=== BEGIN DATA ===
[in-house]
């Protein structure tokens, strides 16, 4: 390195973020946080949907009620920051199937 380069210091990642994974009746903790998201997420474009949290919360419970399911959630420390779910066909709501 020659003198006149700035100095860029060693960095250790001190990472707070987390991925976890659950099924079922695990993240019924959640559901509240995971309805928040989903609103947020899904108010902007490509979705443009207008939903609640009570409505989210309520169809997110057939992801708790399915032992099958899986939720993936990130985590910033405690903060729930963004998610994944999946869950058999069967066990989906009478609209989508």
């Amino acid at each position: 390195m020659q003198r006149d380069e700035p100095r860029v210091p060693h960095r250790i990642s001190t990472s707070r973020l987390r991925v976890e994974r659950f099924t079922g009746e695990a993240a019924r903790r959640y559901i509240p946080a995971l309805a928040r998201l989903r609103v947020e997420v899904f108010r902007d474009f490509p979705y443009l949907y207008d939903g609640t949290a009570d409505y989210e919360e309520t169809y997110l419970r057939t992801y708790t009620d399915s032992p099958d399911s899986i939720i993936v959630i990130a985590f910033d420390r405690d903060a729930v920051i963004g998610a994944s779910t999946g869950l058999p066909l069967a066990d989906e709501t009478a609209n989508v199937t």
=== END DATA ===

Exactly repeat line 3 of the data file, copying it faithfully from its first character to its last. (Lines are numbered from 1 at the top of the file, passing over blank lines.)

């Amino acid at each position: 390195m020659q003198r006149d380069e700035p100095r860029v210091p060693h960095r250790i990642s001190t990472s707070r973020l987390r991925v976890e994974r659950f099924t079922g009746e695990a993240a019924r903790r959640y559901i509240p946080a995971l309805a928040r998201l989903r609103v947020e997420v899904f108010r902007d474009f490509p979705y443009l949907y207008d939903g609640t949290a009570d409505y989210e919360e309520t169809y997110l419970r057939t992801y708790t009620d399915s032992p099958d399911s899986i939720i993936v959630i990130a985590f910033d420390r405690d903060a729930v920051i963004g998610a994944s779910t999946g869950l058999p066909l069967a066990d989906e709501t009478a609209n989508v199937t």